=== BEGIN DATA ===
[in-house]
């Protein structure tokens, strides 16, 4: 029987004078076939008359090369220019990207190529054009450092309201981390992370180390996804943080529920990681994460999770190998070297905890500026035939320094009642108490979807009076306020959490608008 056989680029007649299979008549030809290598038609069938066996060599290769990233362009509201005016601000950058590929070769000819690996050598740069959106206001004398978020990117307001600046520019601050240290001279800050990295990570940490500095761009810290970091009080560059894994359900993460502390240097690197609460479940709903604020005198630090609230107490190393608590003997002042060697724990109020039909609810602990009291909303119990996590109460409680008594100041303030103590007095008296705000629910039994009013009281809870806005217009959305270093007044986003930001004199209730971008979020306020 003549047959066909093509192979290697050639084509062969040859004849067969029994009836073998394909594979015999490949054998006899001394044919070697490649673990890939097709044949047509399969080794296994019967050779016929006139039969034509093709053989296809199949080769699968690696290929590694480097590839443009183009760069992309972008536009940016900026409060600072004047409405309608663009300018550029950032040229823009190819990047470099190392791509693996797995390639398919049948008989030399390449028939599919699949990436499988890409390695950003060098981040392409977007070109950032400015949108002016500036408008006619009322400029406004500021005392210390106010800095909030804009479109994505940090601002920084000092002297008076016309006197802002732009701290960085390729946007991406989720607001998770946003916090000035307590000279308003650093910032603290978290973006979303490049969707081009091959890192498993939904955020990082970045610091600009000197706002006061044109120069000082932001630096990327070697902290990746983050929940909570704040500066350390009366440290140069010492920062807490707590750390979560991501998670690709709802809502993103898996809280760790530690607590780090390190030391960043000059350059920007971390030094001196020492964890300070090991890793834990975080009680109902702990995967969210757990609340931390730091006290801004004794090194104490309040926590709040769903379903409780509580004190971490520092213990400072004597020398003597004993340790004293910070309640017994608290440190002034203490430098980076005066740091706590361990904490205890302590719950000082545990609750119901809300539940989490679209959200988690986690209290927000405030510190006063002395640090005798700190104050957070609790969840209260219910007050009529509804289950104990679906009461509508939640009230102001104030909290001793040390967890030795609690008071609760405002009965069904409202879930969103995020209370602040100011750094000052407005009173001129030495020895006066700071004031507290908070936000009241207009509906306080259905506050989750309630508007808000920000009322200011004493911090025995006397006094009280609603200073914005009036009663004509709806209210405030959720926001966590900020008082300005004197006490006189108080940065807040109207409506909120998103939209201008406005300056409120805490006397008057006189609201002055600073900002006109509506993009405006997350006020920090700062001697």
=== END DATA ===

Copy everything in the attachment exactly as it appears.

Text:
[in-house]
């Protein structure tokens, strides 16, 4: 029987004078076939008359090369220019990207190529054009450092309201981390992370180390996804943080529920990681994460999770190998070297905890500026035939320094009642108490979807009076306020959490608008 056989680029007649299979008549030809290598038609069938066996060599290769990233362009509201005016601000950058590929070769000819690996050598740069959106206001004398978020990117307001600046520019601050240290001279800050990295990570940490500095761009810290970091009080560059894994359900993460502390240097690197609460479940709903604020005198630090609230107490190393608590003997002042060697724990109020039909609810602990009291909303119990996590109460409680008594100041303030103590007095008296705000629910039994009013009281809870806005217009959305270093007044986003930001004199209730971008979020306020 003549047959066909093509192979290697050639084509062969040859004849067969029994009836073998394909594979015999490949054998006899001394044919070697490649673990890939097709044949047509399969080794296994019967050779016929006139039969034509093709053989296809199949080769699968690696290929590694480097590839443009183009760069992309972008536009940016900026409060600072004047409405309608663009300018550029950032040229823009190819990047470099190392791509693996797995390639398919049948008989030399390449028939599919699949990436499988890409390695950003060098981040392409977007070109950032400015949108002016500036408008006619009322400029406004500021005392210390106010800095909030804009479109994505940090601002920084000092002297008076016309006197802002732009701290960085390729946007991406989720607001998770946003916090000035307590000279308003650093910032603290978290973006979303490049969707081009091959890192498993939904955020990082970045610091600009000197706002006061044109120069000082932001630096990327070697902290990746983050929940909570704040500066350390009366440290140069010492920062807490707590750390979560991501998670690709709802809502993103898996809280760790530690607590780090390190030391960043000059350059920007971390030094001196020492964890300070090991890793834990975080009680109902702990995967969210757990609340931390730091006290801004004794090194104490309040926590709040769903379903409780509580004190971490520092213990400072004597020398003597004993340790004293910070309640017994608290440190002034203490430098980076005066740091706590361990904490205890302590719950000082545990609750119901809300539940989490679209959200988690986690209290927000405030510190006063002395640090005798700190104050957070609790969840209260219910007050009529509804289950104990679906009461509508939640009230102001104030909290001793040390967890030795609690008071609760405002009965069904409202879930969103995020209370602040100011750094000052407005009173001129030495020895006066700071004031507290908070936000009241207009509906306080259905506050989750309630508007808000920000009322200011004493911090025995006397006094009280609603200073914005009036009663004509709806209210405030959720926001966590900020008082300005004197006490006189108080940065807040109207409506909120998103939209201008406005300056409120805490006397008057006189609201002055600073900002006109509506993009405006997350006020920090700062001697």